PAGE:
Dear Dr. Don,
After reading your column about penny stocks, I’m intrigued. So, I wanted to follow up and ask whether there’s a good way for me to practice buying and selling these penny stocks. I understand that you suggest about six months of such simulation, correct?
— Franz Fortune
First, thanks for reading and for your question. If you thought I was recommending that our readers invest in penny stocks, you missed the real point. This typically is not investing; it’s speculation.
These are equities that typically have low prices and are traded “over the counter,” or not on the major exchanges. They are not the names of major, recognizable companies.
Don’t use money you can’t afford to lose when speculating in penny stocks. It is important that you first have the remainder of your “financial house” in order first.
There are several websites that allow traders to manage simulation portfolios for free. One is a free site that lets you trade $25,000 in virtual cash. Another lets you trade an imaginary $100,000. It is a little like playing with fake money in the Monopoly board game.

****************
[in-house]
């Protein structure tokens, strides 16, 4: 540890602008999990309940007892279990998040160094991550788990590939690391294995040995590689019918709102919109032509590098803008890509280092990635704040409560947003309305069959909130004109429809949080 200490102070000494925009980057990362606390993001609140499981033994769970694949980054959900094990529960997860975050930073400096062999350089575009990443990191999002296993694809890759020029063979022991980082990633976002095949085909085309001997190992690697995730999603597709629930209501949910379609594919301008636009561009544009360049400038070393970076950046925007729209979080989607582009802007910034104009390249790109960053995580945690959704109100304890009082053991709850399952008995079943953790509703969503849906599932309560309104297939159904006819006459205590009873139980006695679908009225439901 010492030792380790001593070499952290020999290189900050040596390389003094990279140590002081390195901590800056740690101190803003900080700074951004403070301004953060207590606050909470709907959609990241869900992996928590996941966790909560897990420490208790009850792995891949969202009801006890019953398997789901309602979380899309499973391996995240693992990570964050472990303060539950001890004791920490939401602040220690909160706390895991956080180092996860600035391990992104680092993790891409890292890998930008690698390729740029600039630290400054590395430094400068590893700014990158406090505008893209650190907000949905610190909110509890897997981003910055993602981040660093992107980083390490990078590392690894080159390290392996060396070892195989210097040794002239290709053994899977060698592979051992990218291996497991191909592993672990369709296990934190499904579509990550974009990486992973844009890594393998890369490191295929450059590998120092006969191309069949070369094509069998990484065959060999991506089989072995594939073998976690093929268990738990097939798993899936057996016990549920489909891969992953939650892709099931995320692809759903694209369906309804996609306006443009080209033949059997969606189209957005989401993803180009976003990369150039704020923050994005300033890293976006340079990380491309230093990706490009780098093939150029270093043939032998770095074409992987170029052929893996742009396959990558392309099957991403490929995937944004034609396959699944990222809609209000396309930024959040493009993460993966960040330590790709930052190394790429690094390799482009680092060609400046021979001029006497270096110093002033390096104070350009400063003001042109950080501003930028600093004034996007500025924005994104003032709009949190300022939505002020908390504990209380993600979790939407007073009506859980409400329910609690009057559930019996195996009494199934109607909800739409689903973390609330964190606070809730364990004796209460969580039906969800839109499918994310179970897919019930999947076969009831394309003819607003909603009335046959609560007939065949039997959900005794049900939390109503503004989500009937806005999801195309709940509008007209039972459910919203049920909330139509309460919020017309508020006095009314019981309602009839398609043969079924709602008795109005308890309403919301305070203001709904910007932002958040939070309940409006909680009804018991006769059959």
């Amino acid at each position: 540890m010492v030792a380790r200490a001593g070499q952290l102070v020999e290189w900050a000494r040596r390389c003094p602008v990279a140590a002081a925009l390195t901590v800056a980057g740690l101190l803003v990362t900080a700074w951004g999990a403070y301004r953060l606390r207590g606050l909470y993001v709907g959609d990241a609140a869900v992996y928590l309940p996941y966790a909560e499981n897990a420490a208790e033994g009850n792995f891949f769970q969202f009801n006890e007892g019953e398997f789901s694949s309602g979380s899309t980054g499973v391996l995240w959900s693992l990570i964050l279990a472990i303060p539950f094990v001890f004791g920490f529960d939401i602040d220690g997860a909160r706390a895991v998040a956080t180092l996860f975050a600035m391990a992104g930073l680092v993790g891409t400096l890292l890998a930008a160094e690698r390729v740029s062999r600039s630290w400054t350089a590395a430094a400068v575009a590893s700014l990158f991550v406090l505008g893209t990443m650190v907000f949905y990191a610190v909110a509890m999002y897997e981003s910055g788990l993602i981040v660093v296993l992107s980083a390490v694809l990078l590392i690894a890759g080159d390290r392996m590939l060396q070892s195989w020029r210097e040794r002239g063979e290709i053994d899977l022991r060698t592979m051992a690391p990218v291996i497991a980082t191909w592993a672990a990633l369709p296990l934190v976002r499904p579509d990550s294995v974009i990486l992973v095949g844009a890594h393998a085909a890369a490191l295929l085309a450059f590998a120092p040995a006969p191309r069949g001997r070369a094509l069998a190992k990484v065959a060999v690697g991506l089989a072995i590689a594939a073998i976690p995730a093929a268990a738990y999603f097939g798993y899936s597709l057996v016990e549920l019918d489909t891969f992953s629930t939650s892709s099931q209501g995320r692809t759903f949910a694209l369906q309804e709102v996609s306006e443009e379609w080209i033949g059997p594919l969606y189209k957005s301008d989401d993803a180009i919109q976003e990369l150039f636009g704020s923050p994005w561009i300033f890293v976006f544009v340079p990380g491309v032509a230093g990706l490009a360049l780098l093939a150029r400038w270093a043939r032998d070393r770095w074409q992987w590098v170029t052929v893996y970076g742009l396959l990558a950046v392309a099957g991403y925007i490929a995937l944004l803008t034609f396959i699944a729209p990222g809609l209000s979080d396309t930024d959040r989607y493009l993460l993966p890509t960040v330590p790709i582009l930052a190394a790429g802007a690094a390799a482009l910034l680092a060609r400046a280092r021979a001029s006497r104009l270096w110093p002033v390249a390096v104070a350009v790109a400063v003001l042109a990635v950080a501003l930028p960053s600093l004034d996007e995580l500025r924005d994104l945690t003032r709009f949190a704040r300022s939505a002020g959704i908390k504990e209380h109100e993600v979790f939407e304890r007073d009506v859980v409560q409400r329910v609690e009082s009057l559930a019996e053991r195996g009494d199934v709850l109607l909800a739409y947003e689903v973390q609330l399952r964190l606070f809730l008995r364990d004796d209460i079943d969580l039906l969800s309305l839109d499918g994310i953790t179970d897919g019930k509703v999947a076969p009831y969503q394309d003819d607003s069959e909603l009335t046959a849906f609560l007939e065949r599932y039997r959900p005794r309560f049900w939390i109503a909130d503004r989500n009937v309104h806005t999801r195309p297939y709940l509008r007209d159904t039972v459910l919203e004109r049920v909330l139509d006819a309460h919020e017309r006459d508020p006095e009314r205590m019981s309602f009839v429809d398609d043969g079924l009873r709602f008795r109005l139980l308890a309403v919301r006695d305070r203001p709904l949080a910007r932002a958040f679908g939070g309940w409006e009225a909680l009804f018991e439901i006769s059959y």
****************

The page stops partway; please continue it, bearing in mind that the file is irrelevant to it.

What’s key is how the simulation prices your trades and whether it lets you trade penny stocks, since that’s precisely what you want to trade.
Trading a simulated portfolio lets you practice your trading strategies, assuming that you have some. At the same time, there are some behavioral finance issues that come into play here. Since you’re trading “play money,” you might be tempted to make riskier trades that you wouldn’t do with your own money. That could mean some success in the simulation wouldn’t translate to future success trading your own funds. So, be sure that the simulation really mimics what you plan to do when the stakes are higher.
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